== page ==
France's anti-Muslim actions continue to trouble its Muslim community as the target of the French state has moved from adults to children, who have recently been detained and interrogated for hours on the claim of testing their inclination toward "radicalization."
In southeastern France's Albertville commune, three Turkish children and a child from North Africa, who are all 10 years old, were taken to a police station Thursday following a dispute over the brutal killing of French teacher Samuel Paty and cartoons that insult Muslims, Turkey's Yeni Şafak daily reported Friday.
In order to allegedly determine whether or not they have any tendency to be radicalized, the children were interrogated for 11 hours at the station.
A father of one of the children said that the French police raided his house in the early morning.
"Before 7 a.m. in the morning, 10 police officers with masks knocked the door harshly and entered into the house with long-barreled weapons in their hands. They have taken the photographs of the adornments on the wall. They checked the entire house in an attempt to find a clue. Then, they asked us to come to the station and take our children back later on," the Turkish father said.
"When we went to the station, they asked us questions about our religious beliefs and what we think of the tension between (French President Emmanuel) Macron and (Turkish President Recep Tayyip) Erdoğan. Everyone knows our family. The school (that the children go to) knows our family very well. We have other children that go to the same school. If they had any inclination toward radicalization, everyone would have known that," he continued.
"In the same way as in the morning, they clearly wanted to terrorize us with the noise and the excessive violence. I do not understand: 10 hyper-armed police officers, trying to, it seems, break our door, to come and get my 10-year-old daughter still asleep."
According to the father worried about his daughter detained for 11 hours, this operation "disproportionately aggressive and notably frightening" of police would be due to questions or remarks made the day before by the four primary school pupils, following a discussion in the class about the gloomy cartoons about Prophet Muhammad of Islam and the murder of Samuel Paty, the teacher who showed blasphemous cartoons in his class.
"My daughter might have made a remark on the murder of the professor," explained the father, recalling that his child is only 10 years old and that "she does not know any of that."
"These are not topics we talk about at home," he said, adding that "everyone knows our family. The school knows us very well; we had several children who went to the same school. If there was a concern of radicalization with us, everyone would know."
The Albertville police told Anadolu Agency that they could not give information on the detention of the four children.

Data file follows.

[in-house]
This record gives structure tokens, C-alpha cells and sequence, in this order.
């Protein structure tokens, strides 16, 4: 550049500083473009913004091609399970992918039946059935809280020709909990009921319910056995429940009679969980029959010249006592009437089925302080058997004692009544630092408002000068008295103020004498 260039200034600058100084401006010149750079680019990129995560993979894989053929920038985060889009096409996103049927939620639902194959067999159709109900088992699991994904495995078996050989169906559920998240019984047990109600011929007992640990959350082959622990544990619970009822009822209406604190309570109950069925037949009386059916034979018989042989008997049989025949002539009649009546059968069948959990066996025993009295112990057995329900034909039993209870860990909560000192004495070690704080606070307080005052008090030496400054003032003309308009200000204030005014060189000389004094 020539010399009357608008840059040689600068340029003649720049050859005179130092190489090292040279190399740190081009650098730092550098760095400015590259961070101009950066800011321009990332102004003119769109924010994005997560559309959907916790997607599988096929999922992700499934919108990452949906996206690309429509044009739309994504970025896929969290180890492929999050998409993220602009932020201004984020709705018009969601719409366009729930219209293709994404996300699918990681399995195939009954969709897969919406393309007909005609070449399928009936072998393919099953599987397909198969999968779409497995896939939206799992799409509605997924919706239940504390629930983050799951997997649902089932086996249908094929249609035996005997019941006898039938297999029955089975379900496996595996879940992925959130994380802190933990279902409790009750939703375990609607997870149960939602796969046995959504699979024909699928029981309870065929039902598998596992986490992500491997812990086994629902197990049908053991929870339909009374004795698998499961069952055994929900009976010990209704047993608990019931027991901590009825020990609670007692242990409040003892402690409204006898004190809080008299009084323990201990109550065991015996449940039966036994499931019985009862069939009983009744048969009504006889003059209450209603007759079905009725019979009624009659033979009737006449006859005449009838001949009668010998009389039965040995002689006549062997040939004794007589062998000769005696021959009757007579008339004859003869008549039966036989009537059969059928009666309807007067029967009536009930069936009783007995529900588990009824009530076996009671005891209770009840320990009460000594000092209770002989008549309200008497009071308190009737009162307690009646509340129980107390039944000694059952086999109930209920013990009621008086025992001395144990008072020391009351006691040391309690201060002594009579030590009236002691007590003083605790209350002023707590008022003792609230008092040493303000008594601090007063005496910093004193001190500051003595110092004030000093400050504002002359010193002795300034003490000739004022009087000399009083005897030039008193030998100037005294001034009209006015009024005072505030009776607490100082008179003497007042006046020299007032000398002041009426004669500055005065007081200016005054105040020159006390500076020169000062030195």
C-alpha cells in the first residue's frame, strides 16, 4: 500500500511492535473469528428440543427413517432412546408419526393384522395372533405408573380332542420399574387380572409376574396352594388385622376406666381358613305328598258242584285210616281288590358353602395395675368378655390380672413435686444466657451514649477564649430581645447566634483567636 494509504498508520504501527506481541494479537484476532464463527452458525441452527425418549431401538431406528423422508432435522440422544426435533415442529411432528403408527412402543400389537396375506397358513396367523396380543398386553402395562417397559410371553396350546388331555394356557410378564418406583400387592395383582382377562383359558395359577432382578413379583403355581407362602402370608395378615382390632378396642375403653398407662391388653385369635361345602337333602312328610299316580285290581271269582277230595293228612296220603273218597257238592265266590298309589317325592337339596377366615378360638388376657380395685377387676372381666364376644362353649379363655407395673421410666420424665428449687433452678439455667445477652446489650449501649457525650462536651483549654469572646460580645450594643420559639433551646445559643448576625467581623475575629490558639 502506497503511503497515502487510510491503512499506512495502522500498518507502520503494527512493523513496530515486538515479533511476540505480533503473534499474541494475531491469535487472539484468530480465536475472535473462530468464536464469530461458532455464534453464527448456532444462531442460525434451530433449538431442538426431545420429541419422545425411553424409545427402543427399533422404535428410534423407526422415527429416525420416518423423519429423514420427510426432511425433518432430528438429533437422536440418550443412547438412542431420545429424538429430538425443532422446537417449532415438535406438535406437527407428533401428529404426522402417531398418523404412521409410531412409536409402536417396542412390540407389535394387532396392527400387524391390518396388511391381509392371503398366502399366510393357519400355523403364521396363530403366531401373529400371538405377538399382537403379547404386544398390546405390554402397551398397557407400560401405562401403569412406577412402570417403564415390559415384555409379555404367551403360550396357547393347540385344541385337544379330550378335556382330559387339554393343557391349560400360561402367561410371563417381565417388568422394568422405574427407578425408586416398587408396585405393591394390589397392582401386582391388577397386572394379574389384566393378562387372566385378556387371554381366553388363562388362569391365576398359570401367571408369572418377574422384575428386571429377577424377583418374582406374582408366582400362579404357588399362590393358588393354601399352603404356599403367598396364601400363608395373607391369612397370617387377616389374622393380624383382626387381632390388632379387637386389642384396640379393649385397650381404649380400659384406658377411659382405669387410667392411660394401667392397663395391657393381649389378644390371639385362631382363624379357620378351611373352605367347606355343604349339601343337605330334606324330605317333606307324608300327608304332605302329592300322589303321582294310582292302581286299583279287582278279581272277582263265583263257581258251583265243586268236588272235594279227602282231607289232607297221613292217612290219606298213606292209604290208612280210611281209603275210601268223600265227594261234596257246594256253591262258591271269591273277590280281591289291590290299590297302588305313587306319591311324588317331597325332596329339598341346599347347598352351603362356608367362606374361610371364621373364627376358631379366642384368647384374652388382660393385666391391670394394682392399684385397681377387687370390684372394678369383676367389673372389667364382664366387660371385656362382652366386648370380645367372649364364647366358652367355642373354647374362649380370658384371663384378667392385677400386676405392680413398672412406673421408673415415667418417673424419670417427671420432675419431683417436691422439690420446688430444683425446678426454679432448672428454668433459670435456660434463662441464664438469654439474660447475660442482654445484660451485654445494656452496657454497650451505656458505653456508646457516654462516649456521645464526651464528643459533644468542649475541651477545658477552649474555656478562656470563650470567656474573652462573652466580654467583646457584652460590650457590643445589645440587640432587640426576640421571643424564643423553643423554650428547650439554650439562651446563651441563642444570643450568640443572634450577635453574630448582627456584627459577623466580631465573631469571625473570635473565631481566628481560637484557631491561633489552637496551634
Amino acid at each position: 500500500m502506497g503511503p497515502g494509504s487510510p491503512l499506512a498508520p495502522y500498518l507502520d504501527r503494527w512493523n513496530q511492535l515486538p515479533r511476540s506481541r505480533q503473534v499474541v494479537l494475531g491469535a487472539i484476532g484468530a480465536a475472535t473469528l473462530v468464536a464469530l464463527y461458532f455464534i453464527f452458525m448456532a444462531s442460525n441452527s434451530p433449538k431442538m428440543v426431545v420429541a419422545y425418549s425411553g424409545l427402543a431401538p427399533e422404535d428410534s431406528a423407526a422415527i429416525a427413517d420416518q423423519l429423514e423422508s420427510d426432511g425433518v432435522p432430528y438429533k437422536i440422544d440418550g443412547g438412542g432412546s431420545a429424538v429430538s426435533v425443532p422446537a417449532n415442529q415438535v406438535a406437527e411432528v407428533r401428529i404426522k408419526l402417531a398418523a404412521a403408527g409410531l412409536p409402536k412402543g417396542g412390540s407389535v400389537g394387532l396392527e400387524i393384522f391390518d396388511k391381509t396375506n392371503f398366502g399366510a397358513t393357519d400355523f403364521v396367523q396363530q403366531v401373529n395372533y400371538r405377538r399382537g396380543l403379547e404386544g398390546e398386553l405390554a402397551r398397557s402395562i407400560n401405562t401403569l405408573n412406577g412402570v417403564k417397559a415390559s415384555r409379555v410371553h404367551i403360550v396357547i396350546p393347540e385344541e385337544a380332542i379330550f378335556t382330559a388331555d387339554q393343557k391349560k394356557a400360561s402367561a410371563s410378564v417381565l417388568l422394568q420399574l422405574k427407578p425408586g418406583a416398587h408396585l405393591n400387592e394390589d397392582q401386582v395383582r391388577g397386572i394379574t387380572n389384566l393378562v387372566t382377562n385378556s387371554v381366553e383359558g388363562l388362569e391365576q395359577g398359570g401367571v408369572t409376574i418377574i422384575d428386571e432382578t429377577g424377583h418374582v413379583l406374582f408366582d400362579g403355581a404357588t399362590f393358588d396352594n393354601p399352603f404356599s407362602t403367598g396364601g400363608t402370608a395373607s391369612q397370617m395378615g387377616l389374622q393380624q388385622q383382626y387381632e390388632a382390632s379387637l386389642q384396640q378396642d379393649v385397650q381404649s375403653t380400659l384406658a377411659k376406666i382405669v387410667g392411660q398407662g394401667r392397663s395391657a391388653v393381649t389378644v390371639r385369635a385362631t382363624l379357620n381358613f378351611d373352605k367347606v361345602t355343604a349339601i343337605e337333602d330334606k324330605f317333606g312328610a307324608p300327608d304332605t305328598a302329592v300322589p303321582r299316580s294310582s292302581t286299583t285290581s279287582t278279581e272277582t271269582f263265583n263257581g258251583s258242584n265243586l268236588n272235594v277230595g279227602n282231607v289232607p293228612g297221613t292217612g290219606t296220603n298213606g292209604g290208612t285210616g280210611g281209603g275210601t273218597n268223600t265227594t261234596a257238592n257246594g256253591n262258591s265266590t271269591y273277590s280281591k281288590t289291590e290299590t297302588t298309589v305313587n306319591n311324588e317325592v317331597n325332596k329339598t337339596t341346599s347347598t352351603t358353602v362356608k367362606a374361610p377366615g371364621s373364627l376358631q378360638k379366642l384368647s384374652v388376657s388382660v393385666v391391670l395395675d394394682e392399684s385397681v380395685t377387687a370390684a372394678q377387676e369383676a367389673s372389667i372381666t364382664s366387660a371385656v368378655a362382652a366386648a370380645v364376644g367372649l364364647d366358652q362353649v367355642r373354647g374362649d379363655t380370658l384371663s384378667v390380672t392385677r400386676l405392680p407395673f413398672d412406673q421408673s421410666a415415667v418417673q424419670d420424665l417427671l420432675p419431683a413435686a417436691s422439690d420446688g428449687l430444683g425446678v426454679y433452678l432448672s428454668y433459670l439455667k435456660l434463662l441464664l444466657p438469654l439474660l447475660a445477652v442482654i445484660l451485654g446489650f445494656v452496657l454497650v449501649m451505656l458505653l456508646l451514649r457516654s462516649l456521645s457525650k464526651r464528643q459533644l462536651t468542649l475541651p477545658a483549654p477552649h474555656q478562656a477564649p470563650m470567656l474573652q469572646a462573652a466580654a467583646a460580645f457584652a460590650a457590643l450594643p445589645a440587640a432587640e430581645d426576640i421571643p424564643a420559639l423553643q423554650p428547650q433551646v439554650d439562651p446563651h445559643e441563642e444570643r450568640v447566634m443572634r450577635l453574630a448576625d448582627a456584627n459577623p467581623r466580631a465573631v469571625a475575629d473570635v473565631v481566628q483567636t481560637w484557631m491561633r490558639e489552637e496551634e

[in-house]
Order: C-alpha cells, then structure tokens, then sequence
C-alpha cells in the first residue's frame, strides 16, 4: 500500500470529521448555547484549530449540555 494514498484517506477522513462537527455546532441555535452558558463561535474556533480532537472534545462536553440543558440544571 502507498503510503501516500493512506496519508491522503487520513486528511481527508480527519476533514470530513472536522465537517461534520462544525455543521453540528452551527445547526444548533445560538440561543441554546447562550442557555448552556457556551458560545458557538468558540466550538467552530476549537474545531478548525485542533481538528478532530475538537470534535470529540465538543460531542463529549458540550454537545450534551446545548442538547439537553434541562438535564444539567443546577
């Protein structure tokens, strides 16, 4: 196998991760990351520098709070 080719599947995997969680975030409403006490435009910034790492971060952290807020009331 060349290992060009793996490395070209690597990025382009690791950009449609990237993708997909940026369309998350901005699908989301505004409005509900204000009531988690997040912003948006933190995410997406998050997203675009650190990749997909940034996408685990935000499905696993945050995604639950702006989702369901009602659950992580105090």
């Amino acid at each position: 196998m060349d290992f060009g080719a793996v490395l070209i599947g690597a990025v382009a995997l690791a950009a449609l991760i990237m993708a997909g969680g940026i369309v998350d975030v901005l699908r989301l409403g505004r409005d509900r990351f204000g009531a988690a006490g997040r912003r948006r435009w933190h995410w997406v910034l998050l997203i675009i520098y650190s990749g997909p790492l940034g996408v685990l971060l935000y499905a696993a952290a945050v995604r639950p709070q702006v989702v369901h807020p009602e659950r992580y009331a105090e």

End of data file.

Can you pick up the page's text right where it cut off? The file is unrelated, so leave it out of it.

The parents interviewed by Anadolu Agency also noted that the police refused to provide them with a document relating to the reason for the detention of their child; or the interrogation to which they were subjected.
According to the father, two of the four children taken by the police were transported to Chambery, an Alpine town in southeastern France. He did not know which service took care of these two children.
The school where the incident took place did not respond to Anadolu Agency's request for comments.
Paty was killed and beheaded on Oct. 16 in Conflans-Sainte-Honorine, outside Paris, by a Chechen teenager after he was denounced for having shown offensive cartoons to a class on freedom of expression. Muslims regard any image of the Prophet Muhammad as blasphemous and caricatures as an offense against their faith. French law is strictly secular and religious beliefs receive no special protection. The magazine that originally published the images, Charlie Hebdo, was the target of an attack in 2015 that killed 12 people.
Following the 47-year-old's gruesome murder, Macron mounted an impassioned defense of free expression, including a cartoonist's right to lampoon religious figures.
French Muslims have accused him of trying to repress their religion and legitimizing anti-Muslim hatred. Macron's attitude against Islam, the republication of caricatures insulting the Prophet Muhammad and their projection on the walls of buildings have triggered boycotts of French products in several countries, including Qatar, Kuwait, Algeria, Sudan, Palestine and Morocco. Turkey has also condemned Macron's attitude toward Muslims and Islam, with President Recep Tayyip Erdoğan saying the French leader needed a "mental health check."
The Presidency for Turks Abroad and Related Communities (YTB) condemned the detention of the children on Friday, interpreting the move as "France in amok over anti-Islam stance."
The chairman of the YTB, Abdullah Eren, said in a statement that the move is not acceptable since it has no relation whatsoever to any type of law.
"They do not provide the families with even an official report," Eren said, underlining that as the YTB, they will continue to monitor the developments on the issue with high sensitivity.
Previously on Nov. 3, Agence France-Presse (AFP) reported that two 12-year-olds are under investigation by French police on suspicion of supporting terrorism, over comments made during a dispute on Paty's killing.
Prosecutors in the eastern city of Strasbourg said the two school students made their comments during a nationwide minute of silence Monday for Paty.
They added that two similar incidents were also reported involving children aged 8 and 9, prompting a social welfare inquiry.
Interior Minister Gerard Darmanin said Monday that 66 inquiries into alleged support of terrorism had been opened since Paty's death, after alerts to France's online extremism watchdog Pharos.
"The questioning often involves young people, aged 12 to 16, who have used extremely repugnant language," Darmanin told a parliamentary panel.